Preparing your training data

Preparing your images

  • Images must use a supported file type (see list below).

  • AutoML Vision models are optimized for photographs of objects in the real world. They are unlikely to work well for x-rays, hand drawings, scanned documents, receipts, etc.

  • The training data should be as close as possible to the data on which predictions are to be made. For example, if your use case involves blurry and low-resolution images (such as from a security camera), your training data should be composed of blurry, low-resolution images. In general, you should also consider providing multiple angles, resolutions, and backgrounds for your training images.

  • AutoML Vision models can't generally predict labels that humans can't assign. So, if a human can't be trained to assign labels by looking at the image for 1-2 seconds, the model likely can't be trained to do it either.

  • We recommend about 1000 training images per label. The minimum per label is 10, or 50 for advanced models. In general it takes more examples per label to train models with multiple labels per image, and resulting scores are harder to interpret.

  • The following image formats are supported when training your model. Maximum file size is 30MB.

    • JPEG
    • PNG
    • WEBP
    • GIF
    • BMP
    • TIFF
    • ICO

    The following image formats are supported when requesting a prediction from (querying) your model. Maximum file size is 1.5MB.

    • JPEG
    • PNG
    • GIF
  • The model works best when there are at most 100x more images for the most common label than for the least common label. We recommend removing very low frequency labels.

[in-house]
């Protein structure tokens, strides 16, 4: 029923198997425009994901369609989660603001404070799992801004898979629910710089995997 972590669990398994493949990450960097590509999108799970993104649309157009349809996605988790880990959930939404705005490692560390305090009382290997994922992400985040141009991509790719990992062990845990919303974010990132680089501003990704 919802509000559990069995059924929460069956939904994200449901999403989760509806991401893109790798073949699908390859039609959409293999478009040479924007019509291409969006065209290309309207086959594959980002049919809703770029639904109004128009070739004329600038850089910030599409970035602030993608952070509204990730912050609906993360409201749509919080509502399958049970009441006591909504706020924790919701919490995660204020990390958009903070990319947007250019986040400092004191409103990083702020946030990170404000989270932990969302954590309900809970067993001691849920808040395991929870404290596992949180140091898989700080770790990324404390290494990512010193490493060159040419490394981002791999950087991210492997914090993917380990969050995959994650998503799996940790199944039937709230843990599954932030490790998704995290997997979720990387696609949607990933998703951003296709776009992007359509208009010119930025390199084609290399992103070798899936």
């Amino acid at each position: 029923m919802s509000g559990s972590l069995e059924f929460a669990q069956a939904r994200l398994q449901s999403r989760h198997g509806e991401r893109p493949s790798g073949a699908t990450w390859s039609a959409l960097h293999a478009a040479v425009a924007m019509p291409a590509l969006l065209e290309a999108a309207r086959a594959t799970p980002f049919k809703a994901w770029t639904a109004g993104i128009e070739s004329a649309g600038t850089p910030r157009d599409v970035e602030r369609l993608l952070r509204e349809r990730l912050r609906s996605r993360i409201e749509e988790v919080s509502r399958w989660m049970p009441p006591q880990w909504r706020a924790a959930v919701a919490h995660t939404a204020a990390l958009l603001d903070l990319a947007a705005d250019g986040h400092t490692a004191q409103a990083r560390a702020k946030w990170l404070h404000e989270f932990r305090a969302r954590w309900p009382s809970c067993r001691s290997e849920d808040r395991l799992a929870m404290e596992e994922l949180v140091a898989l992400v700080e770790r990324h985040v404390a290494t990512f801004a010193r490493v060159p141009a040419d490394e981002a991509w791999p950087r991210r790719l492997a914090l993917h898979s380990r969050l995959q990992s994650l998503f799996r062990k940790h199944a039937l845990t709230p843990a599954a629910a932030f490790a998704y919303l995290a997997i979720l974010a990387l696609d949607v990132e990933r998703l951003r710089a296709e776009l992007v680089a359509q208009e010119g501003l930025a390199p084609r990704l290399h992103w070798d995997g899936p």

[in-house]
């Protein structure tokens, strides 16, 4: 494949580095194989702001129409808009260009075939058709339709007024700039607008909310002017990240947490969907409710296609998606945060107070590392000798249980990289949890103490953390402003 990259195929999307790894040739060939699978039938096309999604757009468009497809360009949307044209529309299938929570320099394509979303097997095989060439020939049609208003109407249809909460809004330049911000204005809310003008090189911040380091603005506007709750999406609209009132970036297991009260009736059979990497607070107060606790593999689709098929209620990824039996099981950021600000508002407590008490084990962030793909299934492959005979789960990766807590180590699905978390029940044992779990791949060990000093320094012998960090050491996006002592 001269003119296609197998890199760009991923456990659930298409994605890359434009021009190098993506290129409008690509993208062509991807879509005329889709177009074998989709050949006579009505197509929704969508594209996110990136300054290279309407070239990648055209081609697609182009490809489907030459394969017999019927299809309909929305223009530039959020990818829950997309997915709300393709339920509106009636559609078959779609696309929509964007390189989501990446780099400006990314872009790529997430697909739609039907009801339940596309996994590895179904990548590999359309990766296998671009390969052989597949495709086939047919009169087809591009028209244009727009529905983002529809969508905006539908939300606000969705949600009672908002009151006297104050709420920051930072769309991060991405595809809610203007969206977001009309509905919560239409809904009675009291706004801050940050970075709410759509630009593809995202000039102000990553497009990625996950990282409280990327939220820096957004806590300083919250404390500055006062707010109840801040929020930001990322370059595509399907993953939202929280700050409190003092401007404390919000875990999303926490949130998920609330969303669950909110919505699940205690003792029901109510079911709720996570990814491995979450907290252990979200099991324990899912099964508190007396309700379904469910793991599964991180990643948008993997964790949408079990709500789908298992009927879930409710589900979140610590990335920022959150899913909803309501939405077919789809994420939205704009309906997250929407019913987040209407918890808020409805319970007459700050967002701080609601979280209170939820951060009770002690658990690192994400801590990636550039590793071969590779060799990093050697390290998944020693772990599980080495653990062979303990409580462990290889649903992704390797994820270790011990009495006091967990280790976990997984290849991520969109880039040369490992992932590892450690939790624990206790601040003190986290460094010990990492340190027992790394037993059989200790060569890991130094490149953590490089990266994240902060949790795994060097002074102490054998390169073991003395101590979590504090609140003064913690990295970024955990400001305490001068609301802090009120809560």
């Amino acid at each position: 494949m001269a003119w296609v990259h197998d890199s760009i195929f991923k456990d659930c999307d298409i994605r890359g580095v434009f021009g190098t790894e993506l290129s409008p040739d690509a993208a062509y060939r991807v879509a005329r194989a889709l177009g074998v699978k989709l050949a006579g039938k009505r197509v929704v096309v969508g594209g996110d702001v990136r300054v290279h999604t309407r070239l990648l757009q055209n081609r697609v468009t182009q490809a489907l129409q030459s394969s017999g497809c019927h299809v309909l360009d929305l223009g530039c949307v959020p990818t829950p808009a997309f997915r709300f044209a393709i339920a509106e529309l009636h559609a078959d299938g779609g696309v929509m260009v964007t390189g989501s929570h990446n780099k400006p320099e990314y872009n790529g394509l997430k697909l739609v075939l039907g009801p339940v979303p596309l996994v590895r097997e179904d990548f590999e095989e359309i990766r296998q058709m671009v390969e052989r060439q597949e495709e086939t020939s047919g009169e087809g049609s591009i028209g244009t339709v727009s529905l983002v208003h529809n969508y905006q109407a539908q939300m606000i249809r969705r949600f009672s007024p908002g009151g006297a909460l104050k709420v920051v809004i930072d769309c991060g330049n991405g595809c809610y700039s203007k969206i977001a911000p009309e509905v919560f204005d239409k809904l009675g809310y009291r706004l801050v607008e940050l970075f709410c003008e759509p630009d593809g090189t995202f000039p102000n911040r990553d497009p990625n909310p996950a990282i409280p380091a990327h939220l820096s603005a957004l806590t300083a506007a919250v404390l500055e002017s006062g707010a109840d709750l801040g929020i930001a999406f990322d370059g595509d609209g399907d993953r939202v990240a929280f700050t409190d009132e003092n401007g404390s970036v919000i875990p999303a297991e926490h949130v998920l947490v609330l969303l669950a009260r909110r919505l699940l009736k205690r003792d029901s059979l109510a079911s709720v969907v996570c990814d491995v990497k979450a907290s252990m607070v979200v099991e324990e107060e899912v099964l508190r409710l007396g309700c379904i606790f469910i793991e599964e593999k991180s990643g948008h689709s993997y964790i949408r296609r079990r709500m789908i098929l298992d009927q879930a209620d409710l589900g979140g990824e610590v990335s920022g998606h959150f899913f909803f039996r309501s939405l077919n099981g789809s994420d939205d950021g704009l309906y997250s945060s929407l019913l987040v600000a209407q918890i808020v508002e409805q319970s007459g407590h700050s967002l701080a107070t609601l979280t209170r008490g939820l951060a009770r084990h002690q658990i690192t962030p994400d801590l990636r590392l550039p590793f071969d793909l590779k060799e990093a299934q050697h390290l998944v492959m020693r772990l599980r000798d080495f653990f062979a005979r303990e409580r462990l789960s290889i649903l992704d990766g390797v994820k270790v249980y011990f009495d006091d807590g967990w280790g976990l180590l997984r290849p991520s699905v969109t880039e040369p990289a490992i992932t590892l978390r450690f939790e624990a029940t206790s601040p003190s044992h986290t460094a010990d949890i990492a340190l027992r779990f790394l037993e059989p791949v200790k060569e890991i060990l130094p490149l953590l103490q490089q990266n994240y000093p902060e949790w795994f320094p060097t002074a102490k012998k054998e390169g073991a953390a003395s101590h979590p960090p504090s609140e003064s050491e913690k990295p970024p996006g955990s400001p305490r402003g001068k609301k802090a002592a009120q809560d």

• Consider including a None_of_the_above label and images that don't match any of your defined labels. For example, for a flower dataset, include images of flowers outside of your labeled varieties, and label them as None_of_the_above. This can improve the accuracy of your model. Note that, while any label name will work, None_of_the_above is treated specially by the system and will always appear last in the label list in the UI.

Training vs. evaluation datasets

The data in a dataset is divided into three datasets when training a model: a training dataset, a validation dataset, and a test dataset.

A training dataset is used to build a model. The model tries multiple algorithms and parameters while searching for patterns in the training data. As the model identifies patterns, it uses the validation dataset to test the algorithms and patterns. The best performing algorithms and patterns are chosen from those identified during the training stage.

After the best performing algorithms and patterns have been identified, they are tested for error rate, quality, and accuracy using the test dataset.

Both a validation and a test dataset are used in order to avoid bias in the model. During the validation stage, optimal model parameters are used, which can result in biased metrics. Using the test dataset to assess the quality of the model after the validation stage provides an unbiased assessment of the quality of the model.

By default, AutoML Vision splits your dataset randomly into 3 separate sets:

  • 80% of images are used for training.
  • 10% of images are used for hyper-parameter tuning and/or to decide when to stop training.